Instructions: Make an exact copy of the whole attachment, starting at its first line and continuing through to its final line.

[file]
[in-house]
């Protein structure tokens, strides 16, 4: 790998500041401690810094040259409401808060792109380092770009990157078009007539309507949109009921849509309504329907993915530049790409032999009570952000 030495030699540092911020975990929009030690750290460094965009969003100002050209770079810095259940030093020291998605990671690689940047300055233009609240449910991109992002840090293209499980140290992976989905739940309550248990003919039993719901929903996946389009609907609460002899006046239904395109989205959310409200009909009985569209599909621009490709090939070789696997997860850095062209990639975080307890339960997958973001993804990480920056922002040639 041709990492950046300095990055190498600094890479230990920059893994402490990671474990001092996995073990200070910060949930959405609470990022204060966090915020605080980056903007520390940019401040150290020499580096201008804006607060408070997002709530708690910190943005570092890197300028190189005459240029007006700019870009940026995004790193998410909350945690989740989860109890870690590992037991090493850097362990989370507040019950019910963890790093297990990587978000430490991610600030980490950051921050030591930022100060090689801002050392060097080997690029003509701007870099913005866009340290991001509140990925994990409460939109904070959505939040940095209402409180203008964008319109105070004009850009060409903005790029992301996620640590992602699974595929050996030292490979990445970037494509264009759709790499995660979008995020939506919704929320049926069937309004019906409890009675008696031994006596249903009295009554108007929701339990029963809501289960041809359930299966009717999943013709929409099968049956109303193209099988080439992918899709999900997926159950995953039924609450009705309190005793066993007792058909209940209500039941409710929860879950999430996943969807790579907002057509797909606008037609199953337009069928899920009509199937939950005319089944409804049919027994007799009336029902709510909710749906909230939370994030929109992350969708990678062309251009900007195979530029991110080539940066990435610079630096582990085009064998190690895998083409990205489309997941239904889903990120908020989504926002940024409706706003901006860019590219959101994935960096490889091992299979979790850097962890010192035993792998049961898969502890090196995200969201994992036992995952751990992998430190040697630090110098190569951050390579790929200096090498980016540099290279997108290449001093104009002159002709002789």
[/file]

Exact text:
[in-house]
């Protein structure tokens, strides 16, 4: 790998500041401690810094040259409401808060792109380092770009990157078009007539309507949109009921849509309504329907993915530049790409032999009570952000 030495030699540092911020975990929009030690750290460094965009969003100002050209770079810095259940030093020291998605990671690689940047300055233009609240449910991109992002840090293209499980140290992976989905739940309550248990003919039993719901929903996946389009609907609460002899006046239904395109989205959310409200009909009985569209599909621009490709090939070789696997997860850095062209990639975080307890339960997958973001993804990480920056922002040639 041709990492950046300095990055190498600094890479230990920059893994402490990671474990001092996995073990200070910060949930959405609470990022204060966090915020605080980056903007520390940019401040150290020499580096201008804006607060408070997002709530708690910190943005570092890197300028190189005459240029007006700019870009940026995004790193998410909350945690989740989860109890870690590992037991090493850097362990989370507040019950019910963890790093297990990587978000430490991610600030980490950051921050030591930022100060090689801002050392060097080997690029003509701007870099913005866009340290991001509140990925994990409460939109904070959505939040940095209402409180203008964008319109105070004009850009060409903005790029992301996620640590992602699974595929050996030292490979990445970037494509264009759709790499995660979008995020939506919704929320049926069937309004019906409890009675008696031994006596249903009295009554108007929701339990029963809501289960041809359930299966009717999943013709929409099968049956109303193209099988080439992918899709999900997926159950995953039924609450009705309190005793066993007792058909209940209500039941409710929860879950999430996943969807790579907002057509797909606008037609199953337009069928899920009509199937939950005319089944409804049919027994007799009336029902709510909710749906909230939370994030929109992350969708990678062309251009900007195979530029991110080539940066990435610079630096582990085009064998190690895998083409990205489309997941239904889903990120908020989504926002940024409706706003901006860019590219959101994935960096490889091992299979979790850097962890010192035993792998049961898969502890090196995200969201994992036992995952751990992998430190040697630090110098190569951050390579790929200096090498980016540099290279997108290449001093104009002159002709002789």